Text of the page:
Long a committed political activist devoted to stimulating social equality and eliminating the class and colour-based prejudices that have blighted post-colonial Jamaica, Eccles became concretely involved in the People's National Party (PNP) election campaign of 1971, appearing on musical bandwagons with The Wailers in support of PNP leader Michael Manley, known as Joshua by his followers for his saviour-like charisma; Eccles also released a single, 'Power To The People', featuring excerpts from Manley's public speeches set to reggae, though he later voiced dissatisfaction with the party after many of Manley's policies were revealed to have been overly ambitious. "I have a belief in Socialism because with Capitalism, one set get rich and while one set go poor, and if it was equally divided then half would be rich and half would be poor, but you're going find that 2% get rich and 90% live under the poverty line and there is 8% that we would say lives off the cream of the rich and that part, I feel it's not proper. I believe that the distribution of the wealth of the world should be given to everyone equally for their amount of work. In 1971 The Wailers worked with me on the PNP bandwagon - they did six set of shows for me on that bandwagon... of course I was used by the PNP, but I'm a man of my word and I gave Manley my word, Manley never give me anything, but I could call Manley and talk to him and on many issues. We were like non-paid advisors to Manley, we could call him anytime and say 'Hey, we feel that no right'. Financially, I went broke: I mashed up my two brand new vehicles in the bandwagon for the People's National Party; at the end of the exercise I neither had car nor van, while some singers who went with me had an old car and got a better car, but it's just one of those things."

Although Clancy did not remain quite as active in the record production realm as previously during the mid-1970s he continued to be associated with musical innovation: he cut one of the first recordings ever made with Third World and initiated some successful recordings with Tito Simon, but the circumstances of the finished product that was released overseas really irked him; another artistically innovative but financially problematic project was initiated with a singer from the Bahamas known as Exuma the Obeaman. "I see Exuma as a challenge and I think he's scared of working with people," Clancy explained, "because he came and gave me only eight songs, not enough for an LP. That was a project that never really materialised the way I wanted it; it's like with Tito Simon, I did some Tito Simon things but Tito Simon went to England and change up the whole of the something with some strings, and I never get a dollar out of it... I spent my money, I did my work in Jamaica and Tito Simon, what he did was like sacrilege. Up until this day I don't get back those tapes. It hurts to know that a guy just takes your things away."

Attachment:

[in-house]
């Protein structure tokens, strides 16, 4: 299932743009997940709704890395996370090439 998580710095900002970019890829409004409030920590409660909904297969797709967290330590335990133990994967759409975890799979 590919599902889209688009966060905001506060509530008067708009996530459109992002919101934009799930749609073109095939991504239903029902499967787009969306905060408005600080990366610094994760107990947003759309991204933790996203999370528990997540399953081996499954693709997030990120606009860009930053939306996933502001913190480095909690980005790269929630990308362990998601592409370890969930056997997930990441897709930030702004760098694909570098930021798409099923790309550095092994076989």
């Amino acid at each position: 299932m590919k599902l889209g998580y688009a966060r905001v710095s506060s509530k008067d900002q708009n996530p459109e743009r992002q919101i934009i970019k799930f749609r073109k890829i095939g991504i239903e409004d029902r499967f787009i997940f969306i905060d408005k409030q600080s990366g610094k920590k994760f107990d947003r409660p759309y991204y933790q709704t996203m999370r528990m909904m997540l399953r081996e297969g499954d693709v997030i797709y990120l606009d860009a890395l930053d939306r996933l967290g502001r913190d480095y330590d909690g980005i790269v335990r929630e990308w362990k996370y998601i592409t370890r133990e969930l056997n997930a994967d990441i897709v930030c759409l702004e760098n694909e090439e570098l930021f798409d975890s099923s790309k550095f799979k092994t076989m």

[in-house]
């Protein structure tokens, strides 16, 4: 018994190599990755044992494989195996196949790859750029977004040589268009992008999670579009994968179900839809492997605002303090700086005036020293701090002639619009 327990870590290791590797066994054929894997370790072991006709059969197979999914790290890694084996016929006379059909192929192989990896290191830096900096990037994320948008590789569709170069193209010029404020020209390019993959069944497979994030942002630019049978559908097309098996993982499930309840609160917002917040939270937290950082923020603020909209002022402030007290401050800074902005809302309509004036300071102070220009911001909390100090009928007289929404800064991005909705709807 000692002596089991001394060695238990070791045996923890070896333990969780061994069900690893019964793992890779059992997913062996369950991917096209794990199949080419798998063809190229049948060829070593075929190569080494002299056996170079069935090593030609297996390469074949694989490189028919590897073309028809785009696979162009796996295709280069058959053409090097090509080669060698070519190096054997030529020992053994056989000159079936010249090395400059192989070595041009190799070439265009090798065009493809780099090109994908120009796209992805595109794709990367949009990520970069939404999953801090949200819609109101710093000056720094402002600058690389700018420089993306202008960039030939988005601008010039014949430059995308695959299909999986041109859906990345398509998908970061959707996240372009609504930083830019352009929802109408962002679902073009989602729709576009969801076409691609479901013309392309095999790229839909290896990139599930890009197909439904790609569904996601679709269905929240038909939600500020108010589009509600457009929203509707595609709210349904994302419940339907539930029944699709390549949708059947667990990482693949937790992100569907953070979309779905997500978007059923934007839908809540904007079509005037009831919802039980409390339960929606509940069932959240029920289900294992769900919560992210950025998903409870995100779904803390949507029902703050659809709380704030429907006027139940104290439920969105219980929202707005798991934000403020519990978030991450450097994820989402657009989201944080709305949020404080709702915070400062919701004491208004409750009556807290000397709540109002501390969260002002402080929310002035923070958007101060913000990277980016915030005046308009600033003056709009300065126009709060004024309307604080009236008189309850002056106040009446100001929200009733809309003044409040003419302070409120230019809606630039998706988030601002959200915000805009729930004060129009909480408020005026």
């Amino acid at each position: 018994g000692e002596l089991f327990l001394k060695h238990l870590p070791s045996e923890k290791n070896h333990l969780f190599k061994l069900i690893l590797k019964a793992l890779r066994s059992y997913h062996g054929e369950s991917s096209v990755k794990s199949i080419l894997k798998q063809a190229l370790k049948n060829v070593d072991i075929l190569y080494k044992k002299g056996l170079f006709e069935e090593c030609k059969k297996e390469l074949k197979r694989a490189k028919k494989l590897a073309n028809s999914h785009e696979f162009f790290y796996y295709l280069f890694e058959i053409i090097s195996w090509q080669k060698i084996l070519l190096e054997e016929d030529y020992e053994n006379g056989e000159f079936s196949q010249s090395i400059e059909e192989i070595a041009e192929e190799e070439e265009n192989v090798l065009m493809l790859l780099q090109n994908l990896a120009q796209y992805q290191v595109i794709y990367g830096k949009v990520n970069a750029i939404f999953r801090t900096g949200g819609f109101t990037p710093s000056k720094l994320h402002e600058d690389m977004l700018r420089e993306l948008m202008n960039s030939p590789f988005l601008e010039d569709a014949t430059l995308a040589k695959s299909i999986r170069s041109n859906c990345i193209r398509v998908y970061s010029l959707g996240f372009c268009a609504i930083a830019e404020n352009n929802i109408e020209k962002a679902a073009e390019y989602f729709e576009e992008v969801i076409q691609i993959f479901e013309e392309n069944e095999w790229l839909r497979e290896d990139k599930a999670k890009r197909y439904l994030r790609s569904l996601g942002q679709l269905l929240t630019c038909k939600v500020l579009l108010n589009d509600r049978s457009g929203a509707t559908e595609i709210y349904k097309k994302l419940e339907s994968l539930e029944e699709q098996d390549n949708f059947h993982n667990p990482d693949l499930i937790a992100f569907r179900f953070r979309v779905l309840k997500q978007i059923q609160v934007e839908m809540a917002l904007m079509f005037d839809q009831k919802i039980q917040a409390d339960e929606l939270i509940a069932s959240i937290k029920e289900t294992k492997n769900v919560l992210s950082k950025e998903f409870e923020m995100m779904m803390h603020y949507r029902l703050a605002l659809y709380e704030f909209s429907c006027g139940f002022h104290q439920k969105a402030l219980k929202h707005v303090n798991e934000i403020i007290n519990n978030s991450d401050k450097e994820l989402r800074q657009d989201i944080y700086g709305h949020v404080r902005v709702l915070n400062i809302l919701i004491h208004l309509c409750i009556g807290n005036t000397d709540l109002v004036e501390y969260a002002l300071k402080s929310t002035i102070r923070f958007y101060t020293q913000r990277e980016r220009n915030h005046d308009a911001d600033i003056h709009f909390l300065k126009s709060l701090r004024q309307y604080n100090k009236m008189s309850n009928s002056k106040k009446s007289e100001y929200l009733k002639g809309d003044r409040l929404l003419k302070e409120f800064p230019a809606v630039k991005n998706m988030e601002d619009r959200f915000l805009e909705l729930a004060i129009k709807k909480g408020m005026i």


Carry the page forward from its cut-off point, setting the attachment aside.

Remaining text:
Towards the end of the 1970s Clancy Eccles cut more inspired work, again with often relative unknowns and now typically in conjunction with legendary dub mixer King Tubby; thereafter he issued new recordings only sporadically, concentrating instead on live concert promotion and re-issuing of his back catalogue. During the 1990s, he was also actively involved in launching the career of his son, Clancy Eccles Junior; indeed, the last recording sessions he initiated were Clancy Junior's unfinished works, which will hopefully gain release in the near future.

Though he appeared to be in generally good health throughout his lifetime, earlier this year Eccles suffered a series of strokes from which he never fully recovered, finally passing away at Spanish Town Hospital on June 30th. He will ultimately be remembered as a stylish vocalist, innovative record producer and lifelong socialist.

DAVID KATZ

Clancy Eccles - What Will Your Mama Say
Hemsley Morris - Stay Loose
Eric Morris - Say What You're Saying
Clancy, Lee & Sticky - C. N. Express
Clancy Eccles & Velma Mongal - Oh My Lover
Clancy Eccles & Claudelle Clarke - Two Of A Kind
Winston Wright & The Dynamites - I Did It
Larry Marshall & Alvin - Please Stay
Eric Morris - My Lonely Days
Theo Beckford - Easy Snappin'
Busty Brown - Here Comes The Night
Clancy Eccles - Feel The Rhythm
Velma Mongal - Let Us Be Lovers
Clancy Eccles - Deacon Don
Clancy Eccles - Don't Brag Don't Boast
The Dynamites - Last Call (Tribute To Drumbago)
Clancy Eccles - Fattie Fattie
Carl Dawkins - Rodney's History
The Dingle Brothers - I Don't Care
The Dynamites - John Public (Tom Hark)
Clancy Eccles - Sho Be Do
King Stitt - Fire Corner
Clancy & Scully - Mount Zion (We Want Go Back Home)
Clancy Eccles - The World Needs Love
King Stitt - Vigorton 2
Winston Wright & The Dynamites - Mr. Midnight
Clancy Eccles & Chorus - Africa
Cynthia Richards - Foolish Fool
Joe Higgs & Ron Wilson - Don't Mind Me
King Stitt & Clancy Eccles - Dance Beat
King Stitt & The Dynamites - The Ugly One
Clancy Eccles - Freedom
Lord Creator - Kingston Town
The Fabulous Flames - Holly Holy
Larry McDonald & The Dynamites - I Fe Layo
Cynthia Richards - Conversation
King Stitt & Andy Capp - Herbsman Shuffle
The Dynamites - Phantom
Barry And The Affections - Love Me Forever
The Westmorlites - Zion
Joe Higgs & Ron Wilson - Love That Builds
Clancy Eccles - Credit Squeeze
Barry Wilson - Live And Love
Clancy Eccles - Sweet Jamaica
Clancy Eccles - Unite Tonight
The Fabulous Flames - Growing Up
The Fabulous Flames - Hi De Do
Clancy Eccles - Rod Of Correction
The Silvertones - Tear Drops Will Fall
Clancy Eccles - Power For The People
Clancy Eccles - Hallelujah Free At Last
Glen Ricketts - Send Me A Picture
Clancy Eccles - Ganja Free
Clancy Eccles - Stop The Criticism
Tito Simon - You Can't Be Serious
Third World - People Can't You See